Were you following the opening night of Rodger and Hammerstein’s Cinderella on Broadway? Twitter went insane with tweets from celebrities, links to blog posts and updates about the festivities straight from the show. Fans anxiously awaited pictures from the red carpet, curtain call and the after party. And, if you’re really interested in the show’s well-being (because it may be the only reason you’re even going to New York this spring–wait, only me?), you stalked broadwayworld.com for their updates in real-time as reviews slowly started trickling out.
For those of you just interested in the magic and not the partially jaded critics reviewing it, here’s some history about the show: Rodger and Hammerstein’s Cinderella began a made-for-television movie, and has been performed regionally for years, but the show never made it to Broadway. That means, this current production is the first time the musical has even been performed for a Broadway audience or eligible for a Tony Award. The book was edited and reworked in order to achieve a more contemporary feel and premiered at the Broadway Theatre on Sunday. In this production, Cinderella, played by Laura Osnes, is anything but a damsel in distress. With the help of her fairy godmother, Victoria Clark, she meets Prince Topher, Santino Fontana, and enlightens her beloved to the issues facing the citizens of his kingdom (Wait, what? A princess showing a prince how to do things? Hello 21st century!). Along with quirky sets that feel totally enchanted and on-stage costume changes that have you wondering where they hid David Copperfield on that stage, the famous songs that many of us grew up loving had us dancing out of the theater. It’s no wonder to us that this show had two million-dollar weeks before it even opened.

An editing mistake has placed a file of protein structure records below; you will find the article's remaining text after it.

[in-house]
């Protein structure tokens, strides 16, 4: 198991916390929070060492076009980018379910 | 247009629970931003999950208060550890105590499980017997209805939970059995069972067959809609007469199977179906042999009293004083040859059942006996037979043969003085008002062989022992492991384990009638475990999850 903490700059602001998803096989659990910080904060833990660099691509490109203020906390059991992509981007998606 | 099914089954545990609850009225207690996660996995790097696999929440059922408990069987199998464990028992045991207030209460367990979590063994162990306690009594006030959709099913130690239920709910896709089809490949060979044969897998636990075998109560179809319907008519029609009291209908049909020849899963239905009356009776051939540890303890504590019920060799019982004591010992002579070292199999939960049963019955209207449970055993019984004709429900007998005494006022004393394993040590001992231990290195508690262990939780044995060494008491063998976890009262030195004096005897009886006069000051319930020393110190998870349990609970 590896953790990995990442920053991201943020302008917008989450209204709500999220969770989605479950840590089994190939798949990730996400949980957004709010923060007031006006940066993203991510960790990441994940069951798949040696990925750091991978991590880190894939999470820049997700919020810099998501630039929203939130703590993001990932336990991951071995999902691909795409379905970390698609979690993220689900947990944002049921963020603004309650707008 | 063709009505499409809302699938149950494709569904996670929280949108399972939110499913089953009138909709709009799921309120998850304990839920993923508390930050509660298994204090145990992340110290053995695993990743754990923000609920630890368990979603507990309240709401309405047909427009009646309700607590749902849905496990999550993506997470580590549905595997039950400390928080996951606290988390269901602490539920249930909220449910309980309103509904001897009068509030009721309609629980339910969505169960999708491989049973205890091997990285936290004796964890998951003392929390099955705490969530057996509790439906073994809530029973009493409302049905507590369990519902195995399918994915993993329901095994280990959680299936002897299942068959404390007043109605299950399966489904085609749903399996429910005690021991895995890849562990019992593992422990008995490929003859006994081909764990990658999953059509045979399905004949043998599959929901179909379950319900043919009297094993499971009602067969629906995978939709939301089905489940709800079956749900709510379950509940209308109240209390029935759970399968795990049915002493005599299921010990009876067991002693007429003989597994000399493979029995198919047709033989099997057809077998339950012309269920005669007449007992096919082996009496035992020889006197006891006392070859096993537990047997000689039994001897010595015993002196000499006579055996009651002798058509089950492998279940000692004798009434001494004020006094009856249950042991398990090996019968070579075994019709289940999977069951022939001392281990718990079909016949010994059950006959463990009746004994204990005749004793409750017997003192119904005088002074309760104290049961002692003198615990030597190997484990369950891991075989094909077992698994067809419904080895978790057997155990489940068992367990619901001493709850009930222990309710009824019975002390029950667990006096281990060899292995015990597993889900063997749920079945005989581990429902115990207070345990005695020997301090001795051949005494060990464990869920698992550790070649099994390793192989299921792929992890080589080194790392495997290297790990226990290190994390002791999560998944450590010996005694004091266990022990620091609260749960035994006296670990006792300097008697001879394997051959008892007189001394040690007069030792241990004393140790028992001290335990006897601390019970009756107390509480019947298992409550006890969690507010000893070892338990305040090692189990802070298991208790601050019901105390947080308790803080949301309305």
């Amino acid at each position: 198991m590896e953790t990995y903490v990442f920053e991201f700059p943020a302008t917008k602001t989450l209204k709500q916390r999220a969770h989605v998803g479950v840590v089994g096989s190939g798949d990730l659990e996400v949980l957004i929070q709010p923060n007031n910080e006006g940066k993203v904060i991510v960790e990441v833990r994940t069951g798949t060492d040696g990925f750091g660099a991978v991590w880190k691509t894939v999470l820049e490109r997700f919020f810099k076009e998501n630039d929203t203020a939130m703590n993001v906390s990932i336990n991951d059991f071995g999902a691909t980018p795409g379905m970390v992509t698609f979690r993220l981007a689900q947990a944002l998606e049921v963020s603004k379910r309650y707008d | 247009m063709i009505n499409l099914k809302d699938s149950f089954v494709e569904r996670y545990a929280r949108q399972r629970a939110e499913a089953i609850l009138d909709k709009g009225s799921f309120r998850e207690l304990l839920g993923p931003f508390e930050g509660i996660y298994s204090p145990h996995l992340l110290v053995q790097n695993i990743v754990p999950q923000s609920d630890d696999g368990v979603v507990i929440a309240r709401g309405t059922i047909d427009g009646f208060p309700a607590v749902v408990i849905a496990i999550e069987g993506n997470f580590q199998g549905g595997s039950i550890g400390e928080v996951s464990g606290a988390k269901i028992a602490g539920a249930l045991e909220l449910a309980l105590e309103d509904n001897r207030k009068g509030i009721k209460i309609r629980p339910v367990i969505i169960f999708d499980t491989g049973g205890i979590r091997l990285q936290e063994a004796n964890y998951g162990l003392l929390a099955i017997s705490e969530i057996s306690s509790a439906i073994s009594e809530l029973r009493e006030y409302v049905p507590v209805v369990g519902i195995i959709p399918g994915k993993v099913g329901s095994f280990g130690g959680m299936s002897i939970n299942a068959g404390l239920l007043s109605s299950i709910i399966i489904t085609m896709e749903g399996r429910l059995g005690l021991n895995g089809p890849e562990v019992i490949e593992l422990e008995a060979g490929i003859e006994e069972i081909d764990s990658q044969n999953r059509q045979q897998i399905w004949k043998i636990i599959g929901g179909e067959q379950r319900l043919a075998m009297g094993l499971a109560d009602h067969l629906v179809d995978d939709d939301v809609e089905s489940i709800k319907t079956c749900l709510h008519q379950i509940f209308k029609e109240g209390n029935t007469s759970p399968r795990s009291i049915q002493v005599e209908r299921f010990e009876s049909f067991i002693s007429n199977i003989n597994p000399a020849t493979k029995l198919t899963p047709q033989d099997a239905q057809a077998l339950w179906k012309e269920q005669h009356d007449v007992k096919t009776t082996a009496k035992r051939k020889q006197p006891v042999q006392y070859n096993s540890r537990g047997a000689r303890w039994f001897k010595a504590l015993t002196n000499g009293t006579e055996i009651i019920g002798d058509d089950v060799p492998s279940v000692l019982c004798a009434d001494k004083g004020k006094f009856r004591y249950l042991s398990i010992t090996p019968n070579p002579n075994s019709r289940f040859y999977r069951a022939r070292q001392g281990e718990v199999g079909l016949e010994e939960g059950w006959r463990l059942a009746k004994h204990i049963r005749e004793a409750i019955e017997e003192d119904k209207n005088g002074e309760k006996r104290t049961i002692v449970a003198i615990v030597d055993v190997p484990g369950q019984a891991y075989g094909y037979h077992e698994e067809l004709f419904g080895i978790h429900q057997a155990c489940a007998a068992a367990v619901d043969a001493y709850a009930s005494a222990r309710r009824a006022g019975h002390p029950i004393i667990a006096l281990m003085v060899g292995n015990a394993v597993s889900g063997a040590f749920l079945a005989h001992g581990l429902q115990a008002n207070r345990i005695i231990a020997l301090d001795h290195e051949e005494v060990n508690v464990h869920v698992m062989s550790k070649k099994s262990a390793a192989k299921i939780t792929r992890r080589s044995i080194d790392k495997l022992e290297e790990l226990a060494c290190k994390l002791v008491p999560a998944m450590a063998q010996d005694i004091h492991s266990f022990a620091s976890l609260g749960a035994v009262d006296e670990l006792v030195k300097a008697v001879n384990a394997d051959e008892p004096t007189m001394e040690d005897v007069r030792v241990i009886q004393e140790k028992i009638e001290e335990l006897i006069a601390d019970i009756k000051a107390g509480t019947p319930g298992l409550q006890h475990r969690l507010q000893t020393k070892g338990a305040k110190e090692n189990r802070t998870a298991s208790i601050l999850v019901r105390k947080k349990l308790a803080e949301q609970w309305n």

Sounds…well, like a fairy tale, right? Well, every fairy tale has a villain. And in any opening original show, the looming villain is often the critic.
At about 9 PM the first review came out. And it was a doozy. The verbose reviewer from the Chicago Tribune had very few nice things to say, going so far as to call the book “wholly unromantic and mostly laugh-free.” As for the performances, he criticizes nearly every actor with the exception of Harriet Harris who “has her moments.” He ends the review saying that Cinderella is better off staying at home than going to the ball.
Um. Wow. While I wasn’t surprised to see a bad review (it happens to every show), especially since updated, modernized scripts of “classics” are hardly ever welcomed with open arms, I did think that this particular review was an exaggeration.
However, it seemed as though the Chicago Tribune was alone in their, fair to say, complete dislike of the show. Cinderella received good reviews from The Associated Press, who raved about the book, actors, and overall had only good things to say besides their opinion that the second act dragged a little. This seemed to be a general opinion, cited also by USA Today, who gave it three and a half out of four stars, and The New York Times, who acknowledged that “Such uncertainty [in the book] may not bother the little girls in tiaras…who are the show’s target audience.”
Having watched the journey of the show, cast, and crew for months now, I was beaming with happiness by the end of the night. I feel such pride in the Broadway community, that such a beautiful show mostly succeed in the face of the often wicked stepsisters that are reviewers is an exciting feat.